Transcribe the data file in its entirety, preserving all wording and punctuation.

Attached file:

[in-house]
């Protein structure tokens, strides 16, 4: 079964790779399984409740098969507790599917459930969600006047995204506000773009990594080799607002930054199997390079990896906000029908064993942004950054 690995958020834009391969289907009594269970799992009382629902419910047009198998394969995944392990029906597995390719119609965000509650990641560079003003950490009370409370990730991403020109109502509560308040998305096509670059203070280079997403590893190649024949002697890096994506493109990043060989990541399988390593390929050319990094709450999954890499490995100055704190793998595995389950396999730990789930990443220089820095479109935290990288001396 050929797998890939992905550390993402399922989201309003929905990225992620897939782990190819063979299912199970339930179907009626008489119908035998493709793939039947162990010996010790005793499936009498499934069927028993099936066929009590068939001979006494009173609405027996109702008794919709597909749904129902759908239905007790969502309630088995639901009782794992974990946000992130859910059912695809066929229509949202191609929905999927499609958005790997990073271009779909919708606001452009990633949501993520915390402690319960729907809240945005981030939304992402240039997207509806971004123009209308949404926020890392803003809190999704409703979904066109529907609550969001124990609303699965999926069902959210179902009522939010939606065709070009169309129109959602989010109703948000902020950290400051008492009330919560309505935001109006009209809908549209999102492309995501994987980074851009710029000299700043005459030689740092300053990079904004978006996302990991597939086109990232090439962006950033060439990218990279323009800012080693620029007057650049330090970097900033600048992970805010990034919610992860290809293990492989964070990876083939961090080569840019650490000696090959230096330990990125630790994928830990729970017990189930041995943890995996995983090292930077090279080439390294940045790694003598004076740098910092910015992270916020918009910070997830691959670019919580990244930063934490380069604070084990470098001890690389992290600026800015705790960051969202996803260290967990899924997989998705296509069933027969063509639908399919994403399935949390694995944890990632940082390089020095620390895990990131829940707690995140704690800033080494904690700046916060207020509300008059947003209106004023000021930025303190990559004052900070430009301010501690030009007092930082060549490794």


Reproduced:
[in-house]
């Protein structure tokens, strides 16, 4: 079964790779399984409740098969507790599917459930969600006047995204506000773009990594080799607002930054199997390079990896906000029908064993942004950054 690995958020834009391969289907009594269970799992009382629902419910047009198998394969995944392990029906597995390719119609965000509650990641560079003003950490009370409370990730991403020109109502509560308040998305096509670059203070280079997403590893190649024949002697890096994506493109990043060989990541399988390593390929050319990094709450999954890499490995100055704190793998595995389950396999730990789930990443220089820095479109935290990288001396 050929797998890939992905550390993402399922989201309003929905990225992620897939782990190819063979299912199970339930179907009626008489119908035998493709793939039947162990010996010790005793499936009498499934069927028993099936066929009590068939001979006494009173609405027996109702008794919709597909749904129902759908239905007790969502309630088995639901009782794992974990946000992130859910059912695809066929229509949202191609929905999927499609958005790997990073271009779909919708606001452009990633949501993520915390402690319960729907809240945005981030939304992402240039997207509806971004123009209308949404926020890392803003809190999704409703979904066109529907609550969001124990609303699965999926069902959210179902009522939010939606065709070009169309129109959602989010109703948000902020950290400051008492009330919560309505935001109006009209809908549209999102492309995501994987980074851009710029000299700043005459030689740092300053990079904004978006996302990991597939086109990232090439962006950033060439990218990279323009800012080693620029007057650049330090970097900033600048992970805010990034919610992860290809293990492989964070990876083939961090080569840019650490000696090959230096330990990125630790994928830990729970017990189930041995943890995996995983090292930077090279080439390294940045790694003598004076740098910092910015992270916020918009910070997830691959670019919580990244930063934490380069604070084990470098001890690389992290600026800015705790960051969202996803260290967990899924997989998705296509069933027969063509639908399919994403399935949390694995944890990632940082390089020095620390895990990131829940707690995140704690800033080494904690700046916060207020509300008059947003209106004023000021930025303190990559004052900070430009301010501690030009007092930082060549490794």